Nicholas Cage, Emma Stone, Ryan Reynolds, Catherine Keener and the great Cloris Leachmen all lend their vocal talents to prehistoric family animation The Croods in the morning, while there’s double Disney delight in the afternoon with back-to-back screenings of the quick-witted, quick-paced Zootopia, featuring a timely, intelligent message of inclusivity, and winery family favourite Frozen. There’s other family fare, albeit slightly more twisted or older-aimed, in Willy Wonka & the Chocolate Factory, starring a perfect Gene Wilder and (Charlie) Buckets of Roald Dahl nostalgia, and Patty Jenkins’ Wonder Woman, which not only packs a superhero punch but delivers on emotion and charm too. David Lean, Alec Guiness and William Holden are all at the top of their game in revered war epic The Bridge on the River Kwai, as Kate Beckinsale darts a sharp tongue in the delightful and fun Love & Friendship, a surprising period drama loosely based on Jane Austen’s Lady Susan and directed by American indie filmmaker White Stilman. Jon Favreau is in front of and behind the camera (alongside an impressive ensemble cast) in the delicious feel-good comedy-drama Chef, the story of a, well, chef who leaves the restaurant trade behind to embark on the food-truck business, while Keanu Reeves’ undercover FBI breaks the waves with Patrick Swayze’s bank-robbing surfer in Kathryn Bigelow’s excellent cult actioner Point Break, while Ben Wheatley’s Happy New year, Colin Burstead sees the filmmaker reunite with Kill List star Neil Maskell for a drama about a family gathering for New Year in a lavish country manner. I, Daniel Blake’s Haley Squires, Sam Riley, Charles Dance and more co-star.

Wednesday 30

To Catch a Thief (1955) – BBC2, 1.05pm
Trolls (2016) 
– BBC1, 1.50pm
North by Northwest (1959) – BBC2, 2.50pm
How to Train Your Dragon 2 (2014) – BBC1, 3.35pm
Dirty Dancing (1987) – C5, 6pm
Stage on Screen: Uncle Vanya (2020) – BBC4, 10pm
Hunt for the Wilderpeople (2016) – Film4, 10.50pm
The Motorcycle Diaries (2004) – Film4, 12.55am

Another chance to see: Early Man (BBC1, 10.30am), Akeelah & the Bee (Film4, 12.45pm), A League of Their Own (Sony Movies, 1.35pm), Shirley Valentine (C5, 1.35pm), Open Range (Paramount, 2.25pm), Calendar Girls (C5, 3.45pm), Nanny McPhee & the Big Bang (ITV2, 4.10pm), It Could Happen To You (Sony Movies, 4.10pm), Goodbye Christopher Robin (Film4, 6.50pm), How to Train Your Dragon (R4, 7.30pm), Ghost (C5, 8pm), The Fugitive (ITV4, 9pm), Two Mules for Sister Sara (Paramount, 9pm), Alan Partridge: Alpha Papa (BBC1, 1.20am)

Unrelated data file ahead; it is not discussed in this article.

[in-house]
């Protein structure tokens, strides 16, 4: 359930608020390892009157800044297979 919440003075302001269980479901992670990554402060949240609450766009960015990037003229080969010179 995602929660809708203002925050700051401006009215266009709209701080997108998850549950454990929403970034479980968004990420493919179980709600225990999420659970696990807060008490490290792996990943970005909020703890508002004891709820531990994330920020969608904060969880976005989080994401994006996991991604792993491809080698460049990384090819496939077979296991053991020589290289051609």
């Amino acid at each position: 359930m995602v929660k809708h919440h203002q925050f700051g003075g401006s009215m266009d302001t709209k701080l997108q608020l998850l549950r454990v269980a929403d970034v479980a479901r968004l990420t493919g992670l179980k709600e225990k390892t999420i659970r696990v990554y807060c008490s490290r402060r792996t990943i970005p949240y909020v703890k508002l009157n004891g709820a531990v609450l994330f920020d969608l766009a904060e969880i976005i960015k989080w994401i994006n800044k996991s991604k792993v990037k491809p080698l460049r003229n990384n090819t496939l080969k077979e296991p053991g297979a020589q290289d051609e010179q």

A scintillating Cary Grant/Alfred Hitchcock afternoon double bill on BBC2? Don’t mind if I do! To Catch a Thief sees Grant’s former cat burglar brought out of retirement and forced to clear his name after a spate of copycat thefts leave him as chief suspect. There’s charm and chemistry in spades between him and Grace Kelly’s jewel owner, while the French Riviera looks positively glorious. Gripping action-thriller North by Northwest, meanwhile, sees Grant pursued by a spy in a case of mistaken identity, leading to one of cinema’s most iconic shots and sequences. For families there’s the brightly coloured Trolls for little ones and the stunning sequel How To Train Your Dragon 2, which sees Cate Blanchett join its ranks for another magical, emotional adventure. Much in the same way I can’t resist flagging up Dirty Dancing, I’m also weak to the charm of Hunt for the Wilderpeople too – maybe that’s why both made it into our Sunset Screenings in 2019. From the unabashed romance, music, dancing and lovely performances in the former (which may surprise in taking on bigger issues than you remember), to the genuinely tears-of-laughter comedic brilliance of Sam Neill and Julian Dennison in Taika Waititi’s New Zealand adventure, I’m not sure I’ll ever tire of either. If you do watch the latter, you could do a lot worse than stick around for Walter Salles’ The Motorcycle Diaries, a beautifully shot and tenderly acted account of a young Che Guevara’s formative motorcycle trip from Brazil to Peru in his youth, with Gael Garcia Bernal stepping into the lead role. There's more stage-on-screen too with a special recorded performance of the Harold Pinter Theatre's Uncle Vanya, starring Toby Jones and Richard Armitgae. The play's run was halted earlier this year, before being reassembled especially to be filmed for screenings in cinemas.   

Thursday 31

Steel Magnolias (1989) – C5, 10am
Rio Bravo (1959) – BBC2, 1.15pm
Beauty & the Beast (2017)
– BBC1, 2.20pm
The Pink Panther (1963) – ITV4, 5.40pm
Dead of Night (1945) – Talking Pictures TV, 6.50pm
Skyfall (2012) – ITV, 9pm
Withnail & I (1987) – Film4, 11.15pm
Made in Dagenham (2010) – BBC1, 2.10am

Best of the Repeat: Spartacus (ITV4, 11.30am), Paddington (C4, 5.15pm), The Sound of Music (BBC4, 8pm)